Arvinder Sambei and Martin Polaine delivered a series of short training workshops on behalf of the London Centre of International Law Practice (LCILP) for the Ministry of Justice of Sudan. They were accompanied by Pierre-Emmanuel Dupont, a practitioner and academic based in Paris.

Over the course of 2 weeks, the team provided training to Sudanese prosecutors, police, judiciary, legislative drafters, Central Bank of Sudan& the banking sector, Financial Inquiries Unit (Sudan's FIU), representatives from the armed forces, members of the Sudanese Bar Association, and civil society. The topics included:

  • International Criminal law (ICL) and International Humanitarian law (IHL) : The course provided an overview of the historical development of ICL and the legal framework, the International Security law, the Geneva Conventions, The Hague Conventions, the use of force by States, conducting hostilities and protecting civilians. On Day 2, the course examined the enforcement mechanism of IHL and ICL through the national courts, tribunals and the International Criminal Court, the basis of attributing liability (joint criminal enterprise and command responsibility), available defences, elements of the crimes and issues relating to immunity.

  • Anti-corruption : the one-day course provided an overview of the international Anti-Corruption & Asset Recovery Framework provided by the United Nations Convention Against Corruption (UNCAC) & regional instruments. Before turning to the investigative and prosecutorial measures, the introductory sessions highlighted the need for States to put in place preventive measures.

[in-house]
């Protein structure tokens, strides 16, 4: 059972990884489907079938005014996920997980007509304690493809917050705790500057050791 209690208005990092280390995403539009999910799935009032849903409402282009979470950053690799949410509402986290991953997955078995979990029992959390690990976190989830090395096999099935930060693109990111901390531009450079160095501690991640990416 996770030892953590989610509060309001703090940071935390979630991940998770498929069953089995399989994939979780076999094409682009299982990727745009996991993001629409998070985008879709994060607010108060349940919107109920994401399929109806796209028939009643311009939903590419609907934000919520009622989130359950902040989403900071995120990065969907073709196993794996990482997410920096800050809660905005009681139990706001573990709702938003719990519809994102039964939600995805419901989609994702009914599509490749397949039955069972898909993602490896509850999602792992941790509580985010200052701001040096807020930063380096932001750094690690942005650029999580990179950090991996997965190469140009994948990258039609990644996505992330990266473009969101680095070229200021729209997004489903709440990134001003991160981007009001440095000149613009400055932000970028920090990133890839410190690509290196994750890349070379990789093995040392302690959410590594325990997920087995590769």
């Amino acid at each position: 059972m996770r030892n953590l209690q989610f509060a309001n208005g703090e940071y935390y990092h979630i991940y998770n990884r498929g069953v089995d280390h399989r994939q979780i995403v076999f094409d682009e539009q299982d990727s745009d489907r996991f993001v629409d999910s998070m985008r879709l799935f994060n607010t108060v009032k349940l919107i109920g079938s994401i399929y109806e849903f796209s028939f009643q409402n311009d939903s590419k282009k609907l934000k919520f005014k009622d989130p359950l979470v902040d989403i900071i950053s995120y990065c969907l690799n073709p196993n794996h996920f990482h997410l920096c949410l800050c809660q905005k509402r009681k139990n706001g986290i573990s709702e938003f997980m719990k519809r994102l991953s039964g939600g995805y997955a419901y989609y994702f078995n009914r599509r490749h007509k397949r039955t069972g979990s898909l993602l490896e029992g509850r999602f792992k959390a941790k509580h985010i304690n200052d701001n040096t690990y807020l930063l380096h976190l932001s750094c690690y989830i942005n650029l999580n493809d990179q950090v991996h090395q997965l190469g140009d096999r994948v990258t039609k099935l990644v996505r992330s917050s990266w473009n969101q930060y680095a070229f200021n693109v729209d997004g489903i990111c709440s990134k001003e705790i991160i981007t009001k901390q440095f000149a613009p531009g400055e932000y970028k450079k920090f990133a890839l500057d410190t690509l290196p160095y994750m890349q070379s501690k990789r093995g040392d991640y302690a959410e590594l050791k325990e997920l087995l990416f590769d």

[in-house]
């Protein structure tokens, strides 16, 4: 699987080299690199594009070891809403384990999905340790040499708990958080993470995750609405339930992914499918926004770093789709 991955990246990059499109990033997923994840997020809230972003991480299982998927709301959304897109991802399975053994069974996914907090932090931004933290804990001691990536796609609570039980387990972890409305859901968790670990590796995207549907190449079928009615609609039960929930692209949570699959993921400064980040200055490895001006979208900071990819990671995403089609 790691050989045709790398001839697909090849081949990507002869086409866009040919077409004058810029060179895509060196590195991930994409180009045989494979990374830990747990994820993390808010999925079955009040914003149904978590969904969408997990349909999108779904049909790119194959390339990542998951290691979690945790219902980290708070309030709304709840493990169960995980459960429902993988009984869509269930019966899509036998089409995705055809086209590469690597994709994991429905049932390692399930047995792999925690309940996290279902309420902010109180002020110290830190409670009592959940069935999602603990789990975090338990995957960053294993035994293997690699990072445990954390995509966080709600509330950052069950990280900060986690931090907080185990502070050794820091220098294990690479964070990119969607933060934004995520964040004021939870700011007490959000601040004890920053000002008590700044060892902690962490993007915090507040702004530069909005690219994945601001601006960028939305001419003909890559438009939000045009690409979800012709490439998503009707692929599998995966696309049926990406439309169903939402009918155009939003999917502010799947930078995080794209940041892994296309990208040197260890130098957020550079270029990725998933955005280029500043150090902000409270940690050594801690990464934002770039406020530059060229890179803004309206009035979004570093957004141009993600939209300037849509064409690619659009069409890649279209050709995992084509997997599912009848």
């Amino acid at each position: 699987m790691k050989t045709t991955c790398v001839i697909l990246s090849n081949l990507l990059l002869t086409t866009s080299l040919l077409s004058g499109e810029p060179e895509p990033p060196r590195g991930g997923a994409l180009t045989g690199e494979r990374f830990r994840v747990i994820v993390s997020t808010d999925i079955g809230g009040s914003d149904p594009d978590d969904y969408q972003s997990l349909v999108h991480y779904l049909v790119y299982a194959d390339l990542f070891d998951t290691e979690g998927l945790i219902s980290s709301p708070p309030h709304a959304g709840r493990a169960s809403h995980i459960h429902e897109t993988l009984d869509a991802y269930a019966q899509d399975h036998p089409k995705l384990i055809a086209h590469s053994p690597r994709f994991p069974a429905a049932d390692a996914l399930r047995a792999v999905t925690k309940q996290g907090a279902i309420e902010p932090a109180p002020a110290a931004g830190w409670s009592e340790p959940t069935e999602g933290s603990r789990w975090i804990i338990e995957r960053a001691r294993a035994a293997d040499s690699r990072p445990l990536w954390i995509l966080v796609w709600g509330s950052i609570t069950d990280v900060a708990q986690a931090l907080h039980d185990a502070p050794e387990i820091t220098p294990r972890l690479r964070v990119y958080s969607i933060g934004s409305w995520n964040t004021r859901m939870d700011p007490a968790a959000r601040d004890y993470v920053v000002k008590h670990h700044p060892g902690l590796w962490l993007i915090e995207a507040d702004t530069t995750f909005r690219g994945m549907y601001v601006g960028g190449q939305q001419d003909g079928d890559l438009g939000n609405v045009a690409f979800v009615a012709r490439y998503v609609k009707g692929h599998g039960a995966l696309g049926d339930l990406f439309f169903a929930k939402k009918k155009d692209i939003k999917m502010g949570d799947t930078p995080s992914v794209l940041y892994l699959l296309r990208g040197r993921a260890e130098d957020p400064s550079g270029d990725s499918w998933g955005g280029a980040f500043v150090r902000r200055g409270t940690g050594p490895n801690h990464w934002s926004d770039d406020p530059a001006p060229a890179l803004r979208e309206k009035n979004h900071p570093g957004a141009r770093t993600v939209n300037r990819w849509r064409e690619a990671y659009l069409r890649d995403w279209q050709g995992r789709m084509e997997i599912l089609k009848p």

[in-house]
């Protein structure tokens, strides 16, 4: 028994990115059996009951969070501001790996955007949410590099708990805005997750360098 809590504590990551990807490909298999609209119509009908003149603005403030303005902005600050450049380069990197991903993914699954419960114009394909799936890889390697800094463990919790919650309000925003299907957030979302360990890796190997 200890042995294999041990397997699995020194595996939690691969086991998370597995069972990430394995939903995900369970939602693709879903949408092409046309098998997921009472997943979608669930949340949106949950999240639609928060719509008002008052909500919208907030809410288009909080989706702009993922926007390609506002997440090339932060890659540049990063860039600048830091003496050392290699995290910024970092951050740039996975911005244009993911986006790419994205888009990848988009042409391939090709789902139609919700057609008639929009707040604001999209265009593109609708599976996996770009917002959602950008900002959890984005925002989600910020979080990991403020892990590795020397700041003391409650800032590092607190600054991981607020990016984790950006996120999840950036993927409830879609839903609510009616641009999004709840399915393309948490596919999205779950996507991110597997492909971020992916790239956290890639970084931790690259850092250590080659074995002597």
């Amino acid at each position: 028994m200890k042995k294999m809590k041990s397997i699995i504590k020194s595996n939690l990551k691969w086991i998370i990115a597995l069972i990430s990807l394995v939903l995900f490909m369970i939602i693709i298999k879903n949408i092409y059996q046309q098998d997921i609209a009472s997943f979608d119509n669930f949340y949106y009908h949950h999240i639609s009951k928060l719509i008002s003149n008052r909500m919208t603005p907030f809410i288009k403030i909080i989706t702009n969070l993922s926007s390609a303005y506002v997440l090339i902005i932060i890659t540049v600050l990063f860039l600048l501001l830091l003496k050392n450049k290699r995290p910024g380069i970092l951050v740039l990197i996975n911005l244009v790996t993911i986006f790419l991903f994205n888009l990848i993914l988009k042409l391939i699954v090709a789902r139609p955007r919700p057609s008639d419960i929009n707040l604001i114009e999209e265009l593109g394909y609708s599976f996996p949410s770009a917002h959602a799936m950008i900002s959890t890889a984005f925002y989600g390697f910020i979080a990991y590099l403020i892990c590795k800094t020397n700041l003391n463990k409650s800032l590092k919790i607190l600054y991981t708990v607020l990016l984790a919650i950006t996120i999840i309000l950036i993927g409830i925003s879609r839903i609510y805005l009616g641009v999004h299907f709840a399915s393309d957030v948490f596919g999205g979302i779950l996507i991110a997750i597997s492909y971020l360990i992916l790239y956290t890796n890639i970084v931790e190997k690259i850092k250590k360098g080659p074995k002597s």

The workshop went on to look at the role of intelligence in anti-corruption, sources of intelligence and the development of intelligence to evidence. Prosecutors and investigators were taken through both reactive and proactive investigations, mutual legal assistance and asset recovery frameworks.

  • Anti-money laundering and combating the financing of terrorism (AML/CFT) : The main objective of the AML/CFT course was to provide both the banking sector, FIU, prosecutors and investigators with an introductory seminar on AML/CFT, the response of the international community through a range of measures: UN Conventions, UNSCRs, ‘soft law’ banking initiatives (Wolfsberg Principles & Basel Principles), the role of FATF and FATF style regional bodies and the recent peer review of Sudan by MENAFATF. The course also set out the role of financial intelligence in developing preventive measures (risk assessment) and its use in AML/CFT investigations.

  • International sanctions : the one-day course set out the historical development of sanctions as a measure deployed by the international community and individual States to mark its disapproval of the actions of the target state. The course set out the relevant legal framework under the UN Charter and also examined sanctions (countermeasures) imposed by individual States, as well as the consequences of sanctions on the target state.

  • International arbitration with a particular focus on investment arbitration.

In addition to the workshops, the team carried out a training needs assessment for a number of departments within the MOJ, the Sudanese Bar Association, the Judicial Training Institute and the Training Authority of Sudan Police.


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